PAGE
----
A few miles down the road from the health department, pharmacist Joy Basden has seen a lot of success getting people vaccinated through the one-on-one approach.

Dart Drugs and Surgical has served the area since 1961, and the workers there know their customers. Basden has often asked customers who came in for something else whether they’ve been vaccinated, to start the conversation and address their fears.

“That’s mostly what it entails,” she said.

Basden thinks most of the people she’s spoken to always intended to get vaccinated or were easy to convince, but she believes she has changed some minds.

The county’s demographics may make it more of a particular challenge, even though Whitfield has the second-highest coronavirus case rate in the state.

Statewide, the vaccination rate among Latinos lags those of other groups, and Whitfield has a large portion of Latino residents: 36.3%, according to census figures. Many work in the area’s carpet and flooring industry.

Some Georgia counties with the highest vaccination rates also have a high percentage of adults with college degrees. Whitfield’s rate of college-educated residents is half that of the state’s.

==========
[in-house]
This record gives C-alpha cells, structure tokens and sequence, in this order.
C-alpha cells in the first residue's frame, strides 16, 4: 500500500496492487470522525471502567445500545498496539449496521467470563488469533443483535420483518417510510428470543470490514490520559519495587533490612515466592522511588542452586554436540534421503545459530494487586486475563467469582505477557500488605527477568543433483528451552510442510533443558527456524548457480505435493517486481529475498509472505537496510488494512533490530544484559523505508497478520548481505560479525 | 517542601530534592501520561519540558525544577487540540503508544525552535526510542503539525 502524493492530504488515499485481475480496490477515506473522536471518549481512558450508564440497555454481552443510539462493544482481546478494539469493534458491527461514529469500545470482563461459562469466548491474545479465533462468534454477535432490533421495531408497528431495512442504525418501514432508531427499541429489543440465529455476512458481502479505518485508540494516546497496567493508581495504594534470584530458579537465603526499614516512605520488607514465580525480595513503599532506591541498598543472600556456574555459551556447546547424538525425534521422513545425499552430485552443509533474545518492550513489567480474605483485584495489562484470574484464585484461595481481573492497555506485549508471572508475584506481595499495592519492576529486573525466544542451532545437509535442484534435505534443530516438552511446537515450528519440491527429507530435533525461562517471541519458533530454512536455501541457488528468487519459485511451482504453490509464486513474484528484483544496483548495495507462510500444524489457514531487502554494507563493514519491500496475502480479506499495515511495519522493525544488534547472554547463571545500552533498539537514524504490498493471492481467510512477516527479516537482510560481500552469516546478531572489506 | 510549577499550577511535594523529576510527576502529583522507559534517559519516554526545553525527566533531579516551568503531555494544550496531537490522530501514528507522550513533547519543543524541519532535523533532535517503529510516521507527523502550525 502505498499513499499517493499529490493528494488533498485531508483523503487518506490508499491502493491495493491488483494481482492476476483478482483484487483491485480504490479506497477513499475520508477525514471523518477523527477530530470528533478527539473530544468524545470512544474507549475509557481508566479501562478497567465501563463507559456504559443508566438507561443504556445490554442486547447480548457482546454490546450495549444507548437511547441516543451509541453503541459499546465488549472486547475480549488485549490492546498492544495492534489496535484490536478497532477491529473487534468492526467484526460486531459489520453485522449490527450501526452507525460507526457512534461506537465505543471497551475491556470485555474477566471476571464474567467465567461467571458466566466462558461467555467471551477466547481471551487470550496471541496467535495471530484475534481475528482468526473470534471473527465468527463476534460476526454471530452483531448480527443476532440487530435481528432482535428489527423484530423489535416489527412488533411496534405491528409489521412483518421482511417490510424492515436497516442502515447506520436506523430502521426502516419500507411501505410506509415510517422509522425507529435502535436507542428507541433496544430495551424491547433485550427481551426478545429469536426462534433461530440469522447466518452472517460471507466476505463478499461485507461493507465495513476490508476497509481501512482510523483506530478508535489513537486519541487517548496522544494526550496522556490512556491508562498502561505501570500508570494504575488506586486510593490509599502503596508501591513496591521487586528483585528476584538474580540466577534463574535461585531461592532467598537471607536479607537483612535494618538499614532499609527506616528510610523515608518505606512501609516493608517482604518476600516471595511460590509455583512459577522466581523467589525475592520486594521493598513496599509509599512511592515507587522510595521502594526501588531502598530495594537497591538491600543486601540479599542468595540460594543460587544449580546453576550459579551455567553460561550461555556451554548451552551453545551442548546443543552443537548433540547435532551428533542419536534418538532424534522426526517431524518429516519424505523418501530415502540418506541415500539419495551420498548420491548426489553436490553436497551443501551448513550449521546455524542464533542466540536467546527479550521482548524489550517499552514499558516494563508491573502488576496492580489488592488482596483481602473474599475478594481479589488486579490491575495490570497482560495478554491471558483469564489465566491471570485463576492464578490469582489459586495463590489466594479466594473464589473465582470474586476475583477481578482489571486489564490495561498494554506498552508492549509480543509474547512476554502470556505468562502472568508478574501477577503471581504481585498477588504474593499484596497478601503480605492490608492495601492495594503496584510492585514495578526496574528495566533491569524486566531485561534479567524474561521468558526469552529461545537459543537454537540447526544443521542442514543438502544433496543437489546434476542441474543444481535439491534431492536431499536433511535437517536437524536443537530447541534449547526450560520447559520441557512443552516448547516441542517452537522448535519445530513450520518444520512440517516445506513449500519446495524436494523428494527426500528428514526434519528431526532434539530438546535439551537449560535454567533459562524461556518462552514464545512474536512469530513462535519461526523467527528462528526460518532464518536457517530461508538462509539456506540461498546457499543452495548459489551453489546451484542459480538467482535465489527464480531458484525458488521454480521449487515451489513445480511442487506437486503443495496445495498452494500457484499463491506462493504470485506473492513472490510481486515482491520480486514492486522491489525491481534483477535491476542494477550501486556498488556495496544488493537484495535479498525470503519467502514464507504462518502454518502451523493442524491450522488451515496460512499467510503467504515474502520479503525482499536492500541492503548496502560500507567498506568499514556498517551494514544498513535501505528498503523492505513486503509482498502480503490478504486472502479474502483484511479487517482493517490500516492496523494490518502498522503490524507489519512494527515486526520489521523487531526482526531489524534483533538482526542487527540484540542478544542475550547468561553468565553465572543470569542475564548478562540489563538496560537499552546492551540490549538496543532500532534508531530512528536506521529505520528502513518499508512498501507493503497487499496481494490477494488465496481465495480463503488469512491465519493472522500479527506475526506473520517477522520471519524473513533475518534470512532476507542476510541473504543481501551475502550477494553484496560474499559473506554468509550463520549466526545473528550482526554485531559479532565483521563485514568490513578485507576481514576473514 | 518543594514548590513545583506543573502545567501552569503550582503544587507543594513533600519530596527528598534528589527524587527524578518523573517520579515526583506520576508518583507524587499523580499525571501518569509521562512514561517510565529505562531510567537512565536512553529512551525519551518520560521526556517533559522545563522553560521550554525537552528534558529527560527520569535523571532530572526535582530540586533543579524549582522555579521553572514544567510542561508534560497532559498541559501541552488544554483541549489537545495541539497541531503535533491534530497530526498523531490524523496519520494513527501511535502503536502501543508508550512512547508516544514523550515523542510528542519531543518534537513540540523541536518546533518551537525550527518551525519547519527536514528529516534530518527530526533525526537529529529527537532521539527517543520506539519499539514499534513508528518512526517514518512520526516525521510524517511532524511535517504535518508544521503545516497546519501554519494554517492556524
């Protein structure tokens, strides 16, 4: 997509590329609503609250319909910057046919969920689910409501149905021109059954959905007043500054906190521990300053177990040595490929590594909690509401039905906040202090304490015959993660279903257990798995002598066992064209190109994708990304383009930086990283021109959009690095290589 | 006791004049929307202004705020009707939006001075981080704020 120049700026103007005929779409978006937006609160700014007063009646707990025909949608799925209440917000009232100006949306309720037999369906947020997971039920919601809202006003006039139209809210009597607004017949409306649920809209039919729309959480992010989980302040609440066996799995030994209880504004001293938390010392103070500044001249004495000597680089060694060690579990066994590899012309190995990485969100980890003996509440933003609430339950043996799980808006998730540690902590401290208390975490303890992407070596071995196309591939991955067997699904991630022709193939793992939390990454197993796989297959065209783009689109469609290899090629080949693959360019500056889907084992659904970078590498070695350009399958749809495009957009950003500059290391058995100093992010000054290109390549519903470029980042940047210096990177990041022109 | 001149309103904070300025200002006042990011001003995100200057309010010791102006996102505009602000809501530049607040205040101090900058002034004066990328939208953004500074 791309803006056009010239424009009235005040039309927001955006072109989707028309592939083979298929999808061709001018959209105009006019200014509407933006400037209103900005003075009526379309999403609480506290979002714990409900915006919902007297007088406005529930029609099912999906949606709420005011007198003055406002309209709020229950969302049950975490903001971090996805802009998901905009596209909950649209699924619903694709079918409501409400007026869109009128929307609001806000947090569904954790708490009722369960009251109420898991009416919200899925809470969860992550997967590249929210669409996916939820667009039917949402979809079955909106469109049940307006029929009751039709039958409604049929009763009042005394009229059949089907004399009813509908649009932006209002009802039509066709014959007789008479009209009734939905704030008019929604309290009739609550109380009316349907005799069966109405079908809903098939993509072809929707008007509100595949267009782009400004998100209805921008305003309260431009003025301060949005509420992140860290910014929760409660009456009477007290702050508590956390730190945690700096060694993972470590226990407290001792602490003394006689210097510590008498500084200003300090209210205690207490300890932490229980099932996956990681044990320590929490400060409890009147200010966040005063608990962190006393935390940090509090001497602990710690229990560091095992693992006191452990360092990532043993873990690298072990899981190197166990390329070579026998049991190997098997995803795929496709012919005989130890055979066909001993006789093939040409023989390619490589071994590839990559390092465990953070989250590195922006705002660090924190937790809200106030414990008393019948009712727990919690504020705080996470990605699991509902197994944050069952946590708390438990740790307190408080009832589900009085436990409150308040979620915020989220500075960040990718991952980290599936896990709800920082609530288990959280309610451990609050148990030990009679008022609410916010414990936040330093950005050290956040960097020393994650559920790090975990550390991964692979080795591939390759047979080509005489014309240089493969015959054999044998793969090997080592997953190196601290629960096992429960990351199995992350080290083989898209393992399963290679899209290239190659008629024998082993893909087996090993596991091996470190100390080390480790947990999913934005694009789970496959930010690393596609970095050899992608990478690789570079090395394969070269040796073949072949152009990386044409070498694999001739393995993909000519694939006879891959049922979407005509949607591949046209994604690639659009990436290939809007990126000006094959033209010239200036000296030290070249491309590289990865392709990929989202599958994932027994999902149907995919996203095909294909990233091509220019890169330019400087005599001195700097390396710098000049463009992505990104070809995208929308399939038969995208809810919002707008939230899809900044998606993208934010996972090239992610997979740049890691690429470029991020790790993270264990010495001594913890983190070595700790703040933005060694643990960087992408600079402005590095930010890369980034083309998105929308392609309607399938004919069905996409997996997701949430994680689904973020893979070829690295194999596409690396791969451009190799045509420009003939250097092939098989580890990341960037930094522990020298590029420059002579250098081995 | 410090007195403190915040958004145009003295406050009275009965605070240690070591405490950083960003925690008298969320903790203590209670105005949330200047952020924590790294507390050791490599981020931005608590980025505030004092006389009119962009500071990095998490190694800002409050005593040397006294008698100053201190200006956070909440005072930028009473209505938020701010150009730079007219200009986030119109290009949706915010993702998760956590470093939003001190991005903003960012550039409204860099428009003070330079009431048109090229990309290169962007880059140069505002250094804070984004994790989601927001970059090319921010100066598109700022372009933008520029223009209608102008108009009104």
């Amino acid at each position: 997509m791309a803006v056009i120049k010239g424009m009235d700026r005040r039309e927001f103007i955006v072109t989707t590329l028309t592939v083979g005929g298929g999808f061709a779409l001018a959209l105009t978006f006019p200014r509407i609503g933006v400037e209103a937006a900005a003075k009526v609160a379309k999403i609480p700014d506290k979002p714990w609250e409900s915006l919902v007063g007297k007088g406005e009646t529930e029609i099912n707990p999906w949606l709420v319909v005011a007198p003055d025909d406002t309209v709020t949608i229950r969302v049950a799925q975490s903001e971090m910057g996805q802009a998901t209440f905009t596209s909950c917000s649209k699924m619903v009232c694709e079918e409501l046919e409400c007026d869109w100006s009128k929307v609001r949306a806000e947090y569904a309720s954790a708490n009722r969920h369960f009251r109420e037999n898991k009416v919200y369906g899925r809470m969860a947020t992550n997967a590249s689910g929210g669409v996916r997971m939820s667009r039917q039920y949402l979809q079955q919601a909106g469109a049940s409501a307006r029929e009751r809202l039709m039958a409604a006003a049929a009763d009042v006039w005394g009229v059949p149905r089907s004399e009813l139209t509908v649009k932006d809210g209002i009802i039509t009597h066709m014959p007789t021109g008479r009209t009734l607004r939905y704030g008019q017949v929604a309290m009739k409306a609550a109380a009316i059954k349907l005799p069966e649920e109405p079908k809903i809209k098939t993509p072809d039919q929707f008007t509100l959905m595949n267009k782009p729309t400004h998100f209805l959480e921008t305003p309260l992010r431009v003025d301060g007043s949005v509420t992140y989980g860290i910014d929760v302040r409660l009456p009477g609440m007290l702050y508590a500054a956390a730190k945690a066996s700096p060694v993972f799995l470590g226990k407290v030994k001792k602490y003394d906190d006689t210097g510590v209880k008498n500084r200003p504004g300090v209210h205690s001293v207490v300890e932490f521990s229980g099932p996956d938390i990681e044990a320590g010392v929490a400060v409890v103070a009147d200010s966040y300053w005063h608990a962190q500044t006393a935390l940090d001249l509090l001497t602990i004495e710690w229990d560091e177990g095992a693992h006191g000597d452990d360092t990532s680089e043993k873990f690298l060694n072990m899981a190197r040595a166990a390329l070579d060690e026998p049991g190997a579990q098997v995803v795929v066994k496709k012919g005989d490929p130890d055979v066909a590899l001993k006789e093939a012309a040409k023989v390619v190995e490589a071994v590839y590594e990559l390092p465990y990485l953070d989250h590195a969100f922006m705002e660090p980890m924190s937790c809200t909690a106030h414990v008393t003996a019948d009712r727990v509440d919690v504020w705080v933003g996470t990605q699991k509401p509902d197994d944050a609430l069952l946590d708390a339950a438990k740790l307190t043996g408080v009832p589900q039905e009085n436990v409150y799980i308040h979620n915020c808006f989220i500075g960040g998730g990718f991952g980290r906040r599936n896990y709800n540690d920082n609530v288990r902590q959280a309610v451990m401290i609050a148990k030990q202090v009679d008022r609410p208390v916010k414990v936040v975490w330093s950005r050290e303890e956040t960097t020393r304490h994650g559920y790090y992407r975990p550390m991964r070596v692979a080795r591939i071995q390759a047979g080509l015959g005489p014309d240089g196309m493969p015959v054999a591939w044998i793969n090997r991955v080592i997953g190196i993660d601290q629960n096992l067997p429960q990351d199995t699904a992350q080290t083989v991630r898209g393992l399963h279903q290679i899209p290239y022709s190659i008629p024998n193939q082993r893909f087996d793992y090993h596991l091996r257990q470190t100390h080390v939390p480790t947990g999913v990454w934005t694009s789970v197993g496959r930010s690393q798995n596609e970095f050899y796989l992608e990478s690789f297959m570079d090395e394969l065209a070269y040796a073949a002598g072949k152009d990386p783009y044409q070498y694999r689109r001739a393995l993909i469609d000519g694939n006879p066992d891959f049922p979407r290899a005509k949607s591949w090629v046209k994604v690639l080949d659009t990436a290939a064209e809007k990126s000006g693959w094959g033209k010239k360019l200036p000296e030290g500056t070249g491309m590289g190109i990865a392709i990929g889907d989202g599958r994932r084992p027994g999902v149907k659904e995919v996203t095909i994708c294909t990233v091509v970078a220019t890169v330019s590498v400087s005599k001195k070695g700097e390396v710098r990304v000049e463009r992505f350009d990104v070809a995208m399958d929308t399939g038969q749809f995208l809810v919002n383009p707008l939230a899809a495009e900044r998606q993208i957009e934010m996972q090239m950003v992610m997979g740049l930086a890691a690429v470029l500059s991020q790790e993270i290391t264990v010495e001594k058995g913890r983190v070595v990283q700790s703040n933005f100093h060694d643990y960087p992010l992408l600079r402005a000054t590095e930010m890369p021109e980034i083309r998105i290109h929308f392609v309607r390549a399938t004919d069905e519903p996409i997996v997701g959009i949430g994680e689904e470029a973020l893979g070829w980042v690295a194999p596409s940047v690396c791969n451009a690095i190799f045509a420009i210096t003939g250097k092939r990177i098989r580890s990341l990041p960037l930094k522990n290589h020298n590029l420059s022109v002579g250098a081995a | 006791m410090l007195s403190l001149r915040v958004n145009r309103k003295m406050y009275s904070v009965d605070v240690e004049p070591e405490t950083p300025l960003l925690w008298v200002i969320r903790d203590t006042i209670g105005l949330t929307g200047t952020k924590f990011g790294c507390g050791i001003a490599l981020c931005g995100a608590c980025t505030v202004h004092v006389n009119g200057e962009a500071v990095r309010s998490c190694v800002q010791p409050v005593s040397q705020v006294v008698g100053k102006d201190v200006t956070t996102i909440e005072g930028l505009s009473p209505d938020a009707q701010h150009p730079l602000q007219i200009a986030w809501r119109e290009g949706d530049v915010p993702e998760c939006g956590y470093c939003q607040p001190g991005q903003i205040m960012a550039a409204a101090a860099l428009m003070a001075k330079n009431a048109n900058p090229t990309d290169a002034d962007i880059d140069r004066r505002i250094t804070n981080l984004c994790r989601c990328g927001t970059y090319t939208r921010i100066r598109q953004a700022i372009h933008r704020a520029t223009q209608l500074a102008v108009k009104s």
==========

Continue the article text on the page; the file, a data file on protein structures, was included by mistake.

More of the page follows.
Surveys have also shown that vaccine hesitancy is higher among Republicans than among Democrats or independents, and Whitfield is a deep red county. More than 82% of Whitfield County voters supported Donald Trump for president, and 84% voted for U.S. Rep. Andrew Clyde, a Republican who recently made headlines by claiming that the Jan. 6 Capitol insurrection was like “a normal tourist visit.”

Robert Bednarczyk, assistant professor of global health at Emory University who focuses on vaccine acceptance, called such demographic information just a starting point.

“We can’t paint everyone who may identify with particular demographic characteristics to all have the same attitudes and the same perceptions,” Bednarczyk said in a recent online press event. He called for intense investment of public health resources in person-to-person conversations and making vaccine readily available.

‘Waiting to see’

Many public health workers in Georgia agree, as does Walensky.

But it takes a lot of people and resources to go mobile: to do outreach, make pleas to businesses, houses of worship and other familiar gathering places, schedule events, set up events, and put shots in arms.

Dart Drugs & Surgical has been in Whitfield County in Dalton since 1961.  Pharmacists there like Joy Basden have had success vaccinating people against COVID-19, having conversations with them one by one to address their fears and give them facts.  Photo taken on May 20, 2021, as up the road at the district public health offices CDC Director Dr. Rochelle Walensky paid a visit to the area to address vaccine hesitancy.  PHOTO by Ariel Hart / ahart@ajc.com